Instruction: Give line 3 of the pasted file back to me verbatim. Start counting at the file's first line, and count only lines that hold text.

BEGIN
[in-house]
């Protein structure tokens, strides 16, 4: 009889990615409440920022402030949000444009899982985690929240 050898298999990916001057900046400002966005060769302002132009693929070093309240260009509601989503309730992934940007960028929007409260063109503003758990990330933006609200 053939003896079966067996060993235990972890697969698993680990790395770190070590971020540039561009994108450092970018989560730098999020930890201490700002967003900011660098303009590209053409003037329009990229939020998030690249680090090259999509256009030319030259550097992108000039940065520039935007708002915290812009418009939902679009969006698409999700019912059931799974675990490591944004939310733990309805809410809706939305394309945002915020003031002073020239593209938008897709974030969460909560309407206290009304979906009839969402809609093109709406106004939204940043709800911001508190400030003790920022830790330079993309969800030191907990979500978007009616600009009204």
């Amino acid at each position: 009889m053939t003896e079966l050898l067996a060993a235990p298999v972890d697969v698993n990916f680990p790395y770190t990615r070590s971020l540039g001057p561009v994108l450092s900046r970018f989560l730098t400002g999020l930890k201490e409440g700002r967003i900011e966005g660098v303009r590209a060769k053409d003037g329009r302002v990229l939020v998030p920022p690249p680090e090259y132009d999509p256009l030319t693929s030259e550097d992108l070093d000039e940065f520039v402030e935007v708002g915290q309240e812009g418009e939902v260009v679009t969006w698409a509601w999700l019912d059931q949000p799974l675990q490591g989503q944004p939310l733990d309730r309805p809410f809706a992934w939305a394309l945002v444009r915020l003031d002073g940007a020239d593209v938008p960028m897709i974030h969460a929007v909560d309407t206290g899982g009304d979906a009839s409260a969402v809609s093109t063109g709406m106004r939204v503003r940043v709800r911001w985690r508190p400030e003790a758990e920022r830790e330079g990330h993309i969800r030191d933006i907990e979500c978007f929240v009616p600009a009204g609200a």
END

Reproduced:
């Amino acid at each position: 009889m053939t003896e079966l050898l067996a060993a235990p298999v972890d697969v698993n990916f680990p790395y770190t990615r070590s971020l540039g001057p561009v994108l450092s900046r970018f989560l730098t400002g999020l930890k201490e409440g700002r967003i900011e966005g660098v303009r590209a060769k053409d003037g329009r302002v990229l939020v998030p920022p690249p680090e090259y132009d999509p256009l030319t693929s030259e550097d992108l070093d000039e940065f520039v402030e935007v708002g915290q309240e812009g418009e939902v260009v679009t969006w698409a509601w999700l019912d059931q949000p799974l675990q490591g989503q944004p939310l733990d309730r309805p809410f809706a992934w939305a394309l945002v444009r915020l003031d002073g940007a020239d593209v938008p960028m897709i974030h969460a929007v909560d309407t206290g899982g009304d979906a009839s409260a969402v809609s093109t063109g709406m106004r939204v503003r940043v709800r911001w985690r508190p400030e003790a758990e920022r830790e330079g990330h993309i969800r030191d933006i907990e979500c978007f929240v009616p600009a009204g609200a």